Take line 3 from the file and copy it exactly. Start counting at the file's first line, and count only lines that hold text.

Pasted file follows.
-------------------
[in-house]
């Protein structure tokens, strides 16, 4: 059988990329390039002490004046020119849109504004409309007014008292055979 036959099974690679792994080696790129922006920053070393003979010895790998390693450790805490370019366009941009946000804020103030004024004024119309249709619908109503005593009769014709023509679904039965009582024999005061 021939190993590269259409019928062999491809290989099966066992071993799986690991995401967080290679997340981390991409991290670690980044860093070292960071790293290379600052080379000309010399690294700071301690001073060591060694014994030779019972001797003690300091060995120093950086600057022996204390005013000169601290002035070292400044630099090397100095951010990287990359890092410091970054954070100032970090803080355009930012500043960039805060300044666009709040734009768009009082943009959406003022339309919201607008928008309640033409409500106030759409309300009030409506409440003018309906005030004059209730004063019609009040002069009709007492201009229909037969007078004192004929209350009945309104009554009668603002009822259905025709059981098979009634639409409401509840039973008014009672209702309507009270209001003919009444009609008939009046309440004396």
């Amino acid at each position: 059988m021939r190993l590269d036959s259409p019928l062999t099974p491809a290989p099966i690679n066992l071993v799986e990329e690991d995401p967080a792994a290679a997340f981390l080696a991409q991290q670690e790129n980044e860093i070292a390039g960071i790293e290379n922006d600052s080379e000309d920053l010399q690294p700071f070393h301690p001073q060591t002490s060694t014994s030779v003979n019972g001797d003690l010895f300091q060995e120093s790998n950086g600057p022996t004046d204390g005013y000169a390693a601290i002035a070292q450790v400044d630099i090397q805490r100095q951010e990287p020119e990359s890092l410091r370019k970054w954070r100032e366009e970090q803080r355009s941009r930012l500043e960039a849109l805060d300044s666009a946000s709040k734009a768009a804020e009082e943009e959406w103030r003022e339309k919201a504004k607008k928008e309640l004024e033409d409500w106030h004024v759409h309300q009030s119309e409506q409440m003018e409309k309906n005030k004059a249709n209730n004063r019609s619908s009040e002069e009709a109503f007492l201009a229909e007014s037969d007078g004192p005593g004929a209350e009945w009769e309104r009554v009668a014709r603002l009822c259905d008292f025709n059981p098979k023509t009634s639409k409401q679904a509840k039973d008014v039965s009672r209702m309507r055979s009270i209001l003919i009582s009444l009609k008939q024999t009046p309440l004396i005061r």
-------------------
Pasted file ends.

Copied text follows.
């Amino acid at each position: 059988m021939r190993l590269d036959s259409p019928l062999t099974p491809a290989p099966i690679n066992l071993v799986e990329e690991d995401p967080a792994a290679a997340f981390l080696a991409q991290q670690e790129n980044e860093i070292a390039g960071i790293e290379n922006d600052s080379e000309d920053l010399q690294p700071f070393h301690p001073q060591t002490s060694t014994s030779v003979n019972g001797d003690l010895f300091q060995e120093s790998n950086g600057p022996t004046d204390g005013y000169a390693a601290i002035a070292q450790v400044d630099i090397q805490r100095q951010e990287p020119e990359s890092l410091r370019k970054w954070r100032e366009e970090q803080r355009s941009r930012l500043e960039a849109l805060d300044s666009a946000s709040k734009a768009a804020e009082e943009e959406w103030r003022e339309k919201a504004k607008k928008e309640l004024e033409d409500w106030h004024v759409h309300q009030s119309e409506q409440m003018e409309k309906n005030k004059a249709n209730n004063r019609s619908s009040e002069e009709a109503f007492l201009a229909e007014s037969d007078g004192p005593g004929a209350e009945w009769e309104r009554v009668a014709r603002l009822c259905d008292f025709n059981p098979k023509t009634s639409k409401q679904a509840k039973d008014v039965s009672r209702m309507r055979s009270i209001l003919i009582s009444l009609k008939q024999t009046p309440l004396i005061r």